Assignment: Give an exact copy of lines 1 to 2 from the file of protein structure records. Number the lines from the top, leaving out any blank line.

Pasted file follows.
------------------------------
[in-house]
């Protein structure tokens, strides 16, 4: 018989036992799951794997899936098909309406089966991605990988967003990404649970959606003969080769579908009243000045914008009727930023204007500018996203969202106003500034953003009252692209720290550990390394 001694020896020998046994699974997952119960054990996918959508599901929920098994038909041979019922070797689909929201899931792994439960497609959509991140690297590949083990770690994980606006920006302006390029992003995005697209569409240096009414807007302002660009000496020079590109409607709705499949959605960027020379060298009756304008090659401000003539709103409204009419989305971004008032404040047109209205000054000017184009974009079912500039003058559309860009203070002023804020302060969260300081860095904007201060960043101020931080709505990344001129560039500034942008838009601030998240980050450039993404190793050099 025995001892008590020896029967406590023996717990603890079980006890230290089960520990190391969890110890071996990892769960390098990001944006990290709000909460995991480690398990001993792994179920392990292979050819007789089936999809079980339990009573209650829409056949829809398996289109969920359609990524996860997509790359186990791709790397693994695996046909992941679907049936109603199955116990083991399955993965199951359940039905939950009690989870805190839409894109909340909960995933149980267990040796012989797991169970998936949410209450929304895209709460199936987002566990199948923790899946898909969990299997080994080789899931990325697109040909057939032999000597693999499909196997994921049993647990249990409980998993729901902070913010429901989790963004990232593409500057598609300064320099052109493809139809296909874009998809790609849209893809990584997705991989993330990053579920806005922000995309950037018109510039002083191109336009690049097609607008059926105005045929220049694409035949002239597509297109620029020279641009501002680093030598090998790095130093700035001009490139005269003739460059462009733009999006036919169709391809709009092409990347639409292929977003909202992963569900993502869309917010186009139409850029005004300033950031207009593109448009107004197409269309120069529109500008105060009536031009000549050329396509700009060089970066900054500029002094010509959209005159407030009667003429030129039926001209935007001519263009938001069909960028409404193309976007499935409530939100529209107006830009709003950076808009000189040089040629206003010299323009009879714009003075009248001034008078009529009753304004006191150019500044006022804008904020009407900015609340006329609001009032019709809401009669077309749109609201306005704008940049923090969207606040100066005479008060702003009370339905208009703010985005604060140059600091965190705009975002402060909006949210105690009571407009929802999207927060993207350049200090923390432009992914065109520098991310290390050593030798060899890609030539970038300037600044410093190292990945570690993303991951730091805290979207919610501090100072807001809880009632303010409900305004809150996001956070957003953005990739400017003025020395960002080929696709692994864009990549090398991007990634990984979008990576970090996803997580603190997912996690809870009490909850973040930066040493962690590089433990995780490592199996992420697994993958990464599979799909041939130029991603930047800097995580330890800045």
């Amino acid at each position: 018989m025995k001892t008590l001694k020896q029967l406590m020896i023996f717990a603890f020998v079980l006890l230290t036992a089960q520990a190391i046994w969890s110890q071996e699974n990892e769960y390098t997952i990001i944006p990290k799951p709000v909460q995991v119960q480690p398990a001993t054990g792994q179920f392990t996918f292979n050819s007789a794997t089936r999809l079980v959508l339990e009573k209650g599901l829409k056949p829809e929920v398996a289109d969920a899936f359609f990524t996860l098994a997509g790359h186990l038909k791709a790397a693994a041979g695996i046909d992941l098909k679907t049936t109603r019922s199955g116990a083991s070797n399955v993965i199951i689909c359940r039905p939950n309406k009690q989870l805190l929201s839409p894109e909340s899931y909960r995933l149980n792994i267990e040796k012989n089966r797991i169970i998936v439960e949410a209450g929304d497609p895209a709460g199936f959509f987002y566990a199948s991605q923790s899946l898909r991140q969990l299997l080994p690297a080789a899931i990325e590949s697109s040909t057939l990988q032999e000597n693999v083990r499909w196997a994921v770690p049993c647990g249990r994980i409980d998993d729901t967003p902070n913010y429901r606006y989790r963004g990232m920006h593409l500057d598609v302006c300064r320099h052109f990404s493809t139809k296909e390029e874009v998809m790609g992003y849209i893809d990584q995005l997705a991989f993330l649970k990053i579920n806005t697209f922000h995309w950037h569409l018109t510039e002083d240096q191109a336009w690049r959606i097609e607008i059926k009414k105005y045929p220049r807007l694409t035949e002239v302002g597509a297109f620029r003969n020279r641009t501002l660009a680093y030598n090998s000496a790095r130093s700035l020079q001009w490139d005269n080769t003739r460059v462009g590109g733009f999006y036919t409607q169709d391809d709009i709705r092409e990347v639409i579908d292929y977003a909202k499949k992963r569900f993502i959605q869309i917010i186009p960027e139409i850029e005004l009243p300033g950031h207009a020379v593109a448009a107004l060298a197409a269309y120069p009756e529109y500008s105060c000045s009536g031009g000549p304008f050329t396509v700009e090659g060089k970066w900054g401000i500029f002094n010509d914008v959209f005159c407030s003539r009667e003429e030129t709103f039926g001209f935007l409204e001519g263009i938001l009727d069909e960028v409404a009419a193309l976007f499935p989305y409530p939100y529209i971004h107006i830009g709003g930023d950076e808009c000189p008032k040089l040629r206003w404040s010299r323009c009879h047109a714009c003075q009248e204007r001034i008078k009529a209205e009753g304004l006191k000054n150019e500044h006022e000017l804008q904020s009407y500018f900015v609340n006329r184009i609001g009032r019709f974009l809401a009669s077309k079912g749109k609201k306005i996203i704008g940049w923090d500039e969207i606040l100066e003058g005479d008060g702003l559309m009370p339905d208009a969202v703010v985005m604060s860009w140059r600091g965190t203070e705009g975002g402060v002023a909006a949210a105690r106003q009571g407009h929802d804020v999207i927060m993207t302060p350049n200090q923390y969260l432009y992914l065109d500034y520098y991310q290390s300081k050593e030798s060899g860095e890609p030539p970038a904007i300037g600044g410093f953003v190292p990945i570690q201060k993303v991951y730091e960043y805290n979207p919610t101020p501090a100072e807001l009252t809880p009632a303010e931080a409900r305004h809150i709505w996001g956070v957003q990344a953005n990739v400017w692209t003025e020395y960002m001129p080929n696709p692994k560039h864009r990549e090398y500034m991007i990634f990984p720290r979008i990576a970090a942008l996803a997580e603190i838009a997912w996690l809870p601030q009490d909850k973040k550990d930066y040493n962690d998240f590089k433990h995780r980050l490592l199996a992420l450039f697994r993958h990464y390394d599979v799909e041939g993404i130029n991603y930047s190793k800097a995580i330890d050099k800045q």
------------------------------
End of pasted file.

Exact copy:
[in-house]
């Protein structure tokens, strides 16, 4: 018989036992799951794997899936098909309406089966991605990988967003990404649970959606003969080769579908009243000045914008009727930023204007500018996203969202106003500034953003009252692209720290550990390394 001694020896020998046994699974997952119960054990996918959508599901929920098994038909041979019922070797689909929201899931792994439960497609959509991140690297590949083990770690994980606006920006302006390029992003995005697209569409240096009414807007302002660009000496020079590109409607709705499949959605960027020379060298009756304008090659401000003539709103409204009419989305971004008032404040047109209205000054000017184009974009079912500039003058559309860009203070002023804020302060969260300081860095904007201060960043101020931080709505990344001129560039500034942008838009601030998240980050450039993404190793050099 025995001892008590020896029967406590023996717990603890079980006890230290089960520990190391969890110890071996990892769960390098990001944006990290709000909460995991480690398990001993792994179920392990292979050819007789089936999809079980339990009573209650829409056949829809398996289109969920359609990524996860997509790359186990791709790397693994695996046909992941679907049936109603199955116990083991399955993965199951359940039905939950009690989870805190839409894109909340909960995933149980267990040796012989797991169970998936949410209450929304895209709460199936987002566990199948923790899946898909969990299997080994080789899931990325697109040909057939032999000597693999499909196997994921049993647990249990409980998993729901902070913010429901989790963004990232593409500057598609300064320099052109493809139809296909874009998809790609849209893809990584997705991989993330990053579920806005922000995309950037018109510039002083191109336009690049097609607008059926105005045929220049694409035949002239597509297109620029020279641009501002680093030598090998790095130093700035001009490139005269003739460059462009733009999006036919169709391809709009092409990347639409292929977003909202992963569900993502869309917010186009139409850029005004300033950031207009593109448009107004197409269309120069529109500008105060009536031009000549050329396509700009060089970066900054500029002094010509959209005159407030009667003429030129039926001209935007001519263009938001069909960028409404193309976007499935409530939100529209107006830009709003950076808009000189040089040629206003010299323009009879714009003075009248001034008078009529009753304004006191150019500044006022804008904020009407900015609340006329609001009032019709809401009669077309749109609201306005704008940049923090969207606040100066005479008060702003009370339905208009703010985005604060140059600091965190705009975002402060909006949210105690009571407009929802999207927060993207350049200090923390432009992914065109520098991310290390050593030798060899890609030539970038300037600044410093190292990945570690993303991951730091805290979207919610501090100072807001809880009632303010409900305004809150996001956070957003953005990739400017003025020395960002080929696709692994864009990549090398991007990634990984979008990576970090996803997580603190997912996690809870009490909850973040930066040493962690590089433990995780490592199996992420697994993958990464599979799909041939130029991603930047800097995580330890800045």